“A mother and small child with special needs, both of them tested positive to COVID-19, and the child needed hospitalization. It was a big challenge for the whole medical center, from the initial phase of testing with a pediatrician in an isolated room in the ED and through all preparations made to hospitalize the child together with her mom in isolated conditions, so that the daughter, who has special needs, wouldn’t need to be separated from her mom. Everybody in the hospital committed himself to this mission, in favor of the well being of the patient and family”.
Prepared to Treat Emergency Situations
Besides dealing with COVID-19, the teams at Soroka need to cope with considerable pressure from patients, who need to wait during long hours in the ED. Consequently, many of them decide not to seek treatment even when they are in need of emergent and urgent care. Natalia explains the importance of medical treatment and of the work done in the ED, “the department of emergency medicine is ready to treat medical emergencies effectively also during COVID-19. We can spot a medical emergency already in the triage stage done by the triage nurse and can offer rapid treatment if needed, while maintaining continuous and bidirectional communication between the medical and the nursing staff”. She adds: “I think that it is important that the public understands that the ED is not a big clinic that you come to and you are seen by a doctor according to the time you came in and in a linear or queue based method. On the contrary, in the ED, medical treatment is given according to medical acuity and the level of the patients’ medical urgency and triage level. The medical team is constantly examining and treating many patients in a parallel fashion, with ever-changing environment conditions and while constantly prioritizing emergency cases to get treated first”.
“In some cases, a more thorough and comprehensive medical inquiry is needed, and usually the patient will undergo a series of tests such as: imaging, blood tests, expert consultation, etc. which will require additional stay in the ED”, Natalia explains. She adds and says that according to the annual survey that Israeli ministry of health conducts, the Soroka ED is leading in its short wait times in relation to other large EDs in Israel, and is improving from year to year. “The team of the Soroka ED is committed to succeed also in this parameter, without lowering of treatment quality and safety, for the sake of the wellbeing of the Negev (Israel’s’ southern region) population”, she says.
The emergency department teams have to cope with a lot of pressure during their shifts and need to deal with complex cases that require emergent and urgent care. Do you think that a doctor or a team member in the ED needs to have specific character traits in order to succeed in his job?
“I think that everyone that works in emergency medicine has to be able to think clearly and respond rapidly to emergency situation. You need to put aside your feelings until the end of the event or case, in order to work with a clear mind. You also need to know how to work in a team. An emergency requires well-coordinated and synchronized actions, the ability to input information, analyze it and to give rapid, precise and clear orders. Self- criticism, introspection and an ability to draw conclusions for the future are also very important for a caregiver. And last but not least – having empathy. We need to remember that when we are treating someone, we are also taking care of his environment and his family. We need to understand the needs of the patient and his family. Giving an appropriate answer to the needs of the patient soul and spirit are important just at least, if not more, than any medicine”.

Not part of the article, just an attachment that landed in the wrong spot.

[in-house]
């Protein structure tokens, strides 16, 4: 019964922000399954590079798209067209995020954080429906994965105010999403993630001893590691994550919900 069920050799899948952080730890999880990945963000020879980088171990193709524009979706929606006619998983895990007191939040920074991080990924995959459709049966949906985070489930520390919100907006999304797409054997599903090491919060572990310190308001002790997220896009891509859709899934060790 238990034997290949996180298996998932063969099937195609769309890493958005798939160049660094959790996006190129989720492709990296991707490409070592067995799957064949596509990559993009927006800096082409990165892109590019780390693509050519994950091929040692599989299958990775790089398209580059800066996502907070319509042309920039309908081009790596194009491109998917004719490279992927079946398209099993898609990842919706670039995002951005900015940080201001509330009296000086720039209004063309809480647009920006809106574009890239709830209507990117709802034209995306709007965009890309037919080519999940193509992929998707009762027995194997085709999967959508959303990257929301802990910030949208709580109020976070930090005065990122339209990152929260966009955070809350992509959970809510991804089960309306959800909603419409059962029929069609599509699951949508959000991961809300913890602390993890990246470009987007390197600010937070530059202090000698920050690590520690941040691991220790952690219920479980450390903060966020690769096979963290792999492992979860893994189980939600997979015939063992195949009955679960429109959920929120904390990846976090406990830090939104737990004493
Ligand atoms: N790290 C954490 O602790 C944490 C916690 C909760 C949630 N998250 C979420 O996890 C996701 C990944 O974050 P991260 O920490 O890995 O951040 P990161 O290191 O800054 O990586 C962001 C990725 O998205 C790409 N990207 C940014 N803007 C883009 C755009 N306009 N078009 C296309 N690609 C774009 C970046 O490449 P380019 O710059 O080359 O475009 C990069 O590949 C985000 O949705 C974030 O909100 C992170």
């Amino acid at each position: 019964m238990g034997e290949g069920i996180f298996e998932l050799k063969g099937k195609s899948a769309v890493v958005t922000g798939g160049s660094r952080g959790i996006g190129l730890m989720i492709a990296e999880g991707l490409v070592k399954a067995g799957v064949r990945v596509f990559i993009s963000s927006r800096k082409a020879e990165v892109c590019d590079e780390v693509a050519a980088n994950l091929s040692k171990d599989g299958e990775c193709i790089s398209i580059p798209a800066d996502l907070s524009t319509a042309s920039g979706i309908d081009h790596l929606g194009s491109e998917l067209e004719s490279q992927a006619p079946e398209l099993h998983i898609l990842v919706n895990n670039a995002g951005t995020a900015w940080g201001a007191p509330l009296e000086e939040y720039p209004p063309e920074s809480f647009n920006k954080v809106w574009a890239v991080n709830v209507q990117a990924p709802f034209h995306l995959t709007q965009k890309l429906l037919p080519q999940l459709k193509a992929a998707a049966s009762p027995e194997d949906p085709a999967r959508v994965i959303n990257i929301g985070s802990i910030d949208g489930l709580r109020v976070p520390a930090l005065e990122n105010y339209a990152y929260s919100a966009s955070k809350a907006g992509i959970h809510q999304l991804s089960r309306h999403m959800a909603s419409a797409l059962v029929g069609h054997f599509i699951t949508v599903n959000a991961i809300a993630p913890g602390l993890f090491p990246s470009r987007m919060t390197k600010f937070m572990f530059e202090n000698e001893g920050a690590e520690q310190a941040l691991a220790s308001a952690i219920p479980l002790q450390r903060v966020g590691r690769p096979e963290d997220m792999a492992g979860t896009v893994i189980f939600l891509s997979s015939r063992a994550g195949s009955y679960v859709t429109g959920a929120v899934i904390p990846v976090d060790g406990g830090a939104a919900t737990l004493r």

“Every Patient is a Whole World”
During the many years Natalia has been working as a paramedic and as a physician assistant she encountered more than once, heart moving stories and events, involving patients she treated. These stories and events accompany her until today, touch her soul and go with her everywhere. “After many years working day by day in emergency medicine i can recall more than one event that touches you deeply and that you take everywhere you go. Every patient is a whole world”, Natalia says, “when the ED is not crowded, I like to stop a little bit and talk with the patient about more than just the medical problem that brought him to the ED in the first place, to listen a little bit to his life story. Some patients really need that. Every patient leaves some kind of imprint or mark within me and builds me as a person and as a caregiver”.
Tells us about a case you had recently that was emotionally touching?
“There was a patient that came to the ED and told me how her daughter, that was in advanced pregnancy had died suddenly, and despite prolonged resuscitation efforts done in the field, she could not be saved. I felt like I was hit in my chest. I was the paramedic in the team that conducted those resuscitation efforts. The images of that event came back to me, I remembered how we fought and the efforts we took to save her life, and I apologized to her, that we couldn’t save her daughter. She hugged me and said quietly ‘I know, thank you for trying’ “.
What would you like to say to all your colleagues at Soroka or to the people of Beer-Sheva reading this article?
“To my colleagues, I am proud to work with you each day. I feel part of a large family, and I am thankful for the opportunity that I got to work with all of you. I hope that we will return to a normal work routine soon. To the people of Beer-Sheva and its surroundings, I want to wish good health and wellbeing. Please follow the simple rules of wearing a face mask, of social distancing and hand hygiene so that this epidemic can be eradicated, and on the meanwhile you have us to count on, the Soroka Medical Center emergency department team, that comes every day to work for the sake of all of you, willingly and with a lot of love to what we do. I hope you won’t need our services, but if you do, please don’t hesitate. We are here for you”.